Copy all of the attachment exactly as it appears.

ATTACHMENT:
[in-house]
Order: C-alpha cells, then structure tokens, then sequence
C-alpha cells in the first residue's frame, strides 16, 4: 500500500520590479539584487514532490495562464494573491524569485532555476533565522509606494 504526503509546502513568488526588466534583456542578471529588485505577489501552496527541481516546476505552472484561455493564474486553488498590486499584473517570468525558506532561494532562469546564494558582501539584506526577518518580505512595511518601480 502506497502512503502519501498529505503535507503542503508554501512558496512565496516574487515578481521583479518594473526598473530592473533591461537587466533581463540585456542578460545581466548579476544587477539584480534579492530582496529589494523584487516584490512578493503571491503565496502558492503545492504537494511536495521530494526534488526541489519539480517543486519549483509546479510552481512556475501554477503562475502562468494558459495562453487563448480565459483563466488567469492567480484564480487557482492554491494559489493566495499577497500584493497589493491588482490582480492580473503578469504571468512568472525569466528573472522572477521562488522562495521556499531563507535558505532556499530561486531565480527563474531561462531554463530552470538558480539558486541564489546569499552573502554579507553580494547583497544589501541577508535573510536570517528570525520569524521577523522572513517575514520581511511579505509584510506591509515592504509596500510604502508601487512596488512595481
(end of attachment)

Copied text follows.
[in-house]
Order: C-alpha cells, then structure tokens, then sequence
C-alpha cells in the first residue's frame, strides 16, 4: 500500500520590479539584487514532490495562464494573491524569485532555476533565522509606494 504526503509546502513568488526588466534583456542578471529588485505577489501552496527541481516546476505552472484561455493564474486553488498590486499584473517570468525558506532561494532562469546564494558582501539584506526577518518580505512595511518601480 502506497502512503502519501498529505503535507503542503508554501512558496512565496516574487515578481521583479518594473526598473530592473533591461537587466533581463540585456542578460545581466548579476544587477539584480534579492530582496529589494523584487516584490512578493503571491503565496502558492503545492504537494511536495521530494526534488526541489519539480517543486519549483509546479510552481512556475501554477503562475502562468494558459495562453487563448480565459483563466488567469492567480484564480487557482492554491494559489493566495499577497500584493497589493491588482490582480492580473503578469504571468512568472525569466528573472522572477521562488522562495521556499531563507535558505532556499530561486531565480527563474531561462531554463530552470538558480539558486541564489546569499552573502554579507553580494547583497544589501541577508535573510536570517528570525520569524521577523522572513517575514520581511511579505509584510506591509515592504509596500510604502508601487512596488512595481